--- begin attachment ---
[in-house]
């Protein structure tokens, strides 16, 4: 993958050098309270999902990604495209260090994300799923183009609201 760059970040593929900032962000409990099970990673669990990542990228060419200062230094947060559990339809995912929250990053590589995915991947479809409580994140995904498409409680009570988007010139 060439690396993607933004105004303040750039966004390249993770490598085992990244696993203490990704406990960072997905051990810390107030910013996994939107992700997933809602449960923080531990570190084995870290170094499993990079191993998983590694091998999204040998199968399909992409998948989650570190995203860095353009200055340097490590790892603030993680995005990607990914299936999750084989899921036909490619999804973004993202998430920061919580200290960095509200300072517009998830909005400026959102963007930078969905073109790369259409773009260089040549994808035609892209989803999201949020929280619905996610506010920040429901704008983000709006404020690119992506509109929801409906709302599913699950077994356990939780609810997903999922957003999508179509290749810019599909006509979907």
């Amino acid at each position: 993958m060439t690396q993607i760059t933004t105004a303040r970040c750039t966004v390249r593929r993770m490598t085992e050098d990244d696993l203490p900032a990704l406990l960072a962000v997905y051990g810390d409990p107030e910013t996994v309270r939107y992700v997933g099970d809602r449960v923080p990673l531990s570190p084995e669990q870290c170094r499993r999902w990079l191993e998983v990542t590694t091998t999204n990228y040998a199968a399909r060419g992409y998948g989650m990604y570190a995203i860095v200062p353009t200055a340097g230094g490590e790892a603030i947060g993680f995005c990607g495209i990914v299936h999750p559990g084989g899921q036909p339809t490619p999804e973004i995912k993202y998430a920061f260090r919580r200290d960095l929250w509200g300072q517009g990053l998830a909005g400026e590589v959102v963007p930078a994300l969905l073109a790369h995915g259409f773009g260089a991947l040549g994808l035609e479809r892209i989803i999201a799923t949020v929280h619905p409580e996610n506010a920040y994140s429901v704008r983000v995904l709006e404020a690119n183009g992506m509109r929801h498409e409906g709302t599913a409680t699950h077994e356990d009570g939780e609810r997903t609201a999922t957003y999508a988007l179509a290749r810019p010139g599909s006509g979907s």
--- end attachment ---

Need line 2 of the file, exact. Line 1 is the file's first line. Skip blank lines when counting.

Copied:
């Protein structure tokens, strides 16, 4: 993958050098309270999902990604495209260090994300799923183009609201 760059970040593929900032962000409990099970990673669990990542990228060419200062230094947060559990339809995912929250990053590589995915991947479809409580994140995904498409409680009570988007010139 060439690396993607933004105004303040750039966004390249993770490598085992990244696993203490990704406990960072997905051990810390107030910013996994939107992700997933809602449960923080531990570190084995870290170094499993990079191993998983590694091998999204040998199968399909992409998948989650570190995203860095353009200055340097490590790892603030993680995005990607990914299936999750084989899921036909490619999804973004993202998430920061919580200290960095509200300072517009998830909005400026959102963007930078969905073109790369259409773009260089040549994808035609892209989803999201949020929280619905996610506010920040429901704008983000709006404020690119992506509109929801409906709302599913699950077994356990939780609810997903999922957003999508179509290749810019599909006509979907």